Participants and delegates of the maiden Law Conference of the Faculty of Law, University of Professional Studies, Accra, have called for a comprehensive national policy on land tenure system. A communiqué issued at the end of the conference, noted that the Land Administration Project (LAP) should be reviewed and strengthened to capture a comprehensive land tenure system that would ensure that Ghanaians do not become landless in their own country.
It said the nation must jealously promote, defend and maintain the rule of law, constitutional democracy and good governance system, as the economic transformation and prosperity of Ghana could only be achieved through their existence. The Conference, which was held from March 9 to March 10, to mark Ghana’s 60th Independence Anniversary was on the theme: “Ghana@60: Evolution of Law, Democratic Governance, Human Rights and Future Prospects.”
The communiqué said there should be a continuous and active review of the 1992 Constitution with a view to ensuring that its provisions were in line with the democratic governance system. It added that the 1992 Constitution should be translated into all the Ghanaian languages. It said the exercise of the prerogative of mercy by the President of Ghana must not only be done in consonance with law, but also in good faith.
It noted that the composition and structure of the Council of State must be reformed to make it more meaningful in our governance system. It said the position of the Attorney-General’s functions and powers needs urgent review. The communiqué said the institution of chieftaincy still remained relevant in our governance system, but must be further strengthened.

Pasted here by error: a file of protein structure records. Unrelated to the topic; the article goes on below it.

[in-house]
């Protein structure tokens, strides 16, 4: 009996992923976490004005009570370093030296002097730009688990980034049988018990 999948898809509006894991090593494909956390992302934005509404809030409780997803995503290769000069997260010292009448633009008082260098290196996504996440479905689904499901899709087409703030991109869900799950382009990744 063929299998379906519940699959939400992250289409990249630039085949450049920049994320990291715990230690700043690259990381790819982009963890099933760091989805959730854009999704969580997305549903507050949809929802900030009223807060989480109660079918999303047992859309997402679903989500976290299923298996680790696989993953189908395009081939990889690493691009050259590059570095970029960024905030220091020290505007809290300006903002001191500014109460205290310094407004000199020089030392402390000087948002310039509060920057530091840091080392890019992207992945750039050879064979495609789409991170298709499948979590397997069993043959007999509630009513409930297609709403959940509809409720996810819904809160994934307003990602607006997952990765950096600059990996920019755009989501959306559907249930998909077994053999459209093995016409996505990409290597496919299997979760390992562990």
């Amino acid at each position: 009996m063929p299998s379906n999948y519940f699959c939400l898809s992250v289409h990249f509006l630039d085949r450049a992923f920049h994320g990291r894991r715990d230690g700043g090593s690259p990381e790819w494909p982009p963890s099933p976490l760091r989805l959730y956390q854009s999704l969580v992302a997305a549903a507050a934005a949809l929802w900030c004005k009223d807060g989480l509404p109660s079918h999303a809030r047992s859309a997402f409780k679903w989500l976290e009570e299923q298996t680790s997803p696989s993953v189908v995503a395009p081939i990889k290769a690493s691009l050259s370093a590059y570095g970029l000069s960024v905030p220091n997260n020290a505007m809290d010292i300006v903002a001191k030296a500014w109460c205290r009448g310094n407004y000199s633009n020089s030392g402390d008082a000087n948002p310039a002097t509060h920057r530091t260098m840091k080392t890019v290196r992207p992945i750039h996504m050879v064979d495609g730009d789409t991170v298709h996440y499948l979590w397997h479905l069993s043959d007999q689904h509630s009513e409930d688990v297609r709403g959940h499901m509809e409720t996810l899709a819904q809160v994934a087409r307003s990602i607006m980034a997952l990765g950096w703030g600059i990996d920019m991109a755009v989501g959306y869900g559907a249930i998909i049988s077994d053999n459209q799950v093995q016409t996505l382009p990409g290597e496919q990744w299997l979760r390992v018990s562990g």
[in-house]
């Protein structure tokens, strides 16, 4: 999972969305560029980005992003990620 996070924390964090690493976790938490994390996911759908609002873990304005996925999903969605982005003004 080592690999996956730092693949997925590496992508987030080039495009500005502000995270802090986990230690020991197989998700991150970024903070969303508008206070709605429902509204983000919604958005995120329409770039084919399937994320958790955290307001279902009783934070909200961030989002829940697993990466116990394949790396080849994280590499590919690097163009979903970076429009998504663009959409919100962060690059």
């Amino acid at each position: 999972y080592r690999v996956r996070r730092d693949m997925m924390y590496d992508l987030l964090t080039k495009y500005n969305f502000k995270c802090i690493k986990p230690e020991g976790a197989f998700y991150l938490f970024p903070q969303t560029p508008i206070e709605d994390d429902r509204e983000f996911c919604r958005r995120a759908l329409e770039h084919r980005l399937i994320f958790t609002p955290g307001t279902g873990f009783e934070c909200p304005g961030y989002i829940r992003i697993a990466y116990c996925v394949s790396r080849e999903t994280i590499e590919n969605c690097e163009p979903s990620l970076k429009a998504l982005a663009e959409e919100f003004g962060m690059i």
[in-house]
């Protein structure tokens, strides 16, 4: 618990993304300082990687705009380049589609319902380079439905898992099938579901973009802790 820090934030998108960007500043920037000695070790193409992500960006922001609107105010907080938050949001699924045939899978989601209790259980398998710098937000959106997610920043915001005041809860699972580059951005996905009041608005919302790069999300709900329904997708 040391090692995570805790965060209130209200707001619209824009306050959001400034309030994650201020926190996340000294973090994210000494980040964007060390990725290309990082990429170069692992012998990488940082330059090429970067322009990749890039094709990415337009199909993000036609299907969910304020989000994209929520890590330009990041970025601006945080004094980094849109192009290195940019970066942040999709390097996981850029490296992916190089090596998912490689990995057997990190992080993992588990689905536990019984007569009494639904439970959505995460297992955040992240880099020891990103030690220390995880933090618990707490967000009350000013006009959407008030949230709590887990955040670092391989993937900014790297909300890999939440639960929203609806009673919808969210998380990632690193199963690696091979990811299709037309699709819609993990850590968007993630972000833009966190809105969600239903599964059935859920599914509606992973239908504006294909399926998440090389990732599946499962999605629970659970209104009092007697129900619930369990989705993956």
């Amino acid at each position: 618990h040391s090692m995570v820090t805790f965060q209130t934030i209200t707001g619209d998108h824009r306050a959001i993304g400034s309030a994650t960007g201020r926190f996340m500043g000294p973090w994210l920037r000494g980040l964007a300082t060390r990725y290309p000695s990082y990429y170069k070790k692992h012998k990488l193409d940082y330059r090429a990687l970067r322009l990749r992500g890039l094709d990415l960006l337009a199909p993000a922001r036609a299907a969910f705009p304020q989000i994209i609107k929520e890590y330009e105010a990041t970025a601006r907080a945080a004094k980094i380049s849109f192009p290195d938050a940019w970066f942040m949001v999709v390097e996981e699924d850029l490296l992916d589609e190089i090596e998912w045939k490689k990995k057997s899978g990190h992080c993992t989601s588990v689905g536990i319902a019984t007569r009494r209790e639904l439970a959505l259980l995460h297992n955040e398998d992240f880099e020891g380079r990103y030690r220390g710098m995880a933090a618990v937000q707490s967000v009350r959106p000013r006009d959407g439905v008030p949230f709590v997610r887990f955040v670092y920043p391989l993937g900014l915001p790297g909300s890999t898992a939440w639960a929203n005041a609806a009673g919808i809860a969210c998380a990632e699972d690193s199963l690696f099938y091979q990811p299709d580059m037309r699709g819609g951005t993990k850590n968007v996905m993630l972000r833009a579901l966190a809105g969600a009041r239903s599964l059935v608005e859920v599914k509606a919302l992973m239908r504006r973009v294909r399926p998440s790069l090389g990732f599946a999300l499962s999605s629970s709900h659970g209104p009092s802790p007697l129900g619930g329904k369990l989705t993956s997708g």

It noted that State Owned Enterprises must be manned by competent and capable people who could help achieve the aims of the entities concerned, and not by ‘incompetent’ persons who were merely being rewarded for their party affiliation.
It said public sector accountability must be pursued and vigorously enforced; adding that corruption in all its forms and manifestations, particularly within the branches of government and state institutions, must be rooted out from the country.
It said the education system as a whole was in need of a major reform to ensure that all those who qualified and sought education were not left out. It said the criminal justice system as whole needed a major reform to include a transformation of the sentencing practice that would admit varied alternative sanctions. It said the judicial independence must be jealously guarded for the maintenance and sustenance of the rule of law, the protection of fundamental human rights and the pursuit of democratic governance.
It pointed out that there should be a cap on the number of Justices of the Supreme Court, and life tenure for such Justices, as this may ensure greater independence. “The nation must take stock of how far we have come, and develop a practical road-map for the next 60 years of our existence,” it said.